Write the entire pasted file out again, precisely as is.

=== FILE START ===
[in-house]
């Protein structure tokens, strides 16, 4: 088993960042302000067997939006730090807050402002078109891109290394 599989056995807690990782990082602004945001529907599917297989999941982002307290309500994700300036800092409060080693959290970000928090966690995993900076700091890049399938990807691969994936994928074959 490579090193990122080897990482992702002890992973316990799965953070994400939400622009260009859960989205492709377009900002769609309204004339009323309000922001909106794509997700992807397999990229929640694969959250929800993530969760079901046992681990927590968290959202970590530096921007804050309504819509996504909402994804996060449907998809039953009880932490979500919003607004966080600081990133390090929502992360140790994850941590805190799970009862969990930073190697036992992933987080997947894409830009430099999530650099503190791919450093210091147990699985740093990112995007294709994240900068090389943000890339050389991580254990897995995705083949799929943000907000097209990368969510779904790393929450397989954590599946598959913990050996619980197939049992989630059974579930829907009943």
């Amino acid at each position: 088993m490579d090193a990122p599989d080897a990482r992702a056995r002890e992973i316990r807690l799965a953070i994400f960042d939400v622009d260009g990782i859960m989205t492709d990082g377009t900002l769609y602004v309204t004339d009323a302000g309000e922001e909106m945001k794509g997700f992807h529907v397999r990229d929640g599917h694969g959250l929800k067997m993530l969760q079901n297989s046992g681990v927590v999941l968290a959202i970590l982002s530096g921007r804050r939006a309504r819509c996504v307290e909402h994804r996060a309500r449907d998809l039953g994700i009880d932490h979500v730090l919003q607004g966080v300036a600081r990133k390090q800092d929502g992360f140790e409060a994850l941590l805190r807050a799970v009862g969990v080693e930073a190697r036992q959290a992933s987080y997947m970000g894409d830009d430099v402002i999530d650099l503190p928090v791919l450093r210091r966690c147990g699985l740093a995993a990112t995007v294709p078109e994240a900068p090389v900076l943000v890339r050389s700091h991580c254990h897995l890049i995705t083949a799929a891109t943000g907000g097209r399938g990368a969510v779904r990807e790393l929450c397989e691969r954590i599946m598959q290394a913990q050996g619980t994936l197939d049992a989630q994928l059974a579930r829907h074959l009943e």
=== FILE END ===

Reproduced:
[in-house]
């Protein structure tokens, strides 16, 4: 088993960042302000067997939006730090807050402002078109891109290394 599989056995807690990782990082602004945001529907599917297989999941982002307290309500994700300036800092409060080693959290970000928090966690995993900076700091890049399938990807691969994936994928074959 490579090193990122080897990482992702002890992973316990799965953070994400939400622009260009859960989205492709377009900002769609309204004339009323309000922001909106794509997700992807397999990229929640694969959250929800993530969760079901046992681990927590968290959202970590530096921007804050309504819509996504909402994804996060449907998809039953009880932490979500919003607004966080600081990133390090929502992360140790994850941590805190799970009862969990930073190697036992992933987080997947894409830009430099999530650099503190791919450093210091147990699985740093990112995007294709994240900068090389943000890339050389991580254990897995995705083949799929943000907000097209990368969510779904790393929450397989954590599946598959913990050996619980197939049992989630059974579930829907009943």
């Amino acid at each position: 088993m490579d090193a990122p599989d080897a990482r992702a056995r002890e992973i316990r807690l799965a953070i994400f960042d939400v622009d260009g990782i859960m989205t492709d990082g377009t900002l769609y602004v309204t004339d009323a302000g309000e922001e909106m945001k794509g997700f992807h529907v397999r990229d929640g599917h694969g959250l929800k067997m993530l969760q079901n297989s046992g681990v927590v999941l968290a959202i970590l982002s530096g921007r804050r939006a309504r819509c996504v307290e909402h994804r996060a309500r449907d998809l039953g994700i009880d932490h979500v730090l919003q607004g966080v300036a600081r990133k390090q800092d929502g992360f140790e409060a994850l941590l805190r807050a799970v009862g969990v080693e930073a190697r036992q959290a992933s987080y997947m970000g894409d830009d430099v402002i999530d650099l503190p928090v791919l450093r210091r966690c147990g699985l740093a995993a990112t995007v294709p078109e994240a900068p090389v900076l943000v890339r050389s700091h991580c254990h897995l890049i995705t083949a799929a891109t943000g907000g097209r399938g990368a969510v779904r990807e790393l929450c397989e691969r954590i599946m598959q290394a913990q050996g619980t994936l197939d049992a989630q994928l059974a579930r829907h074959l009943e």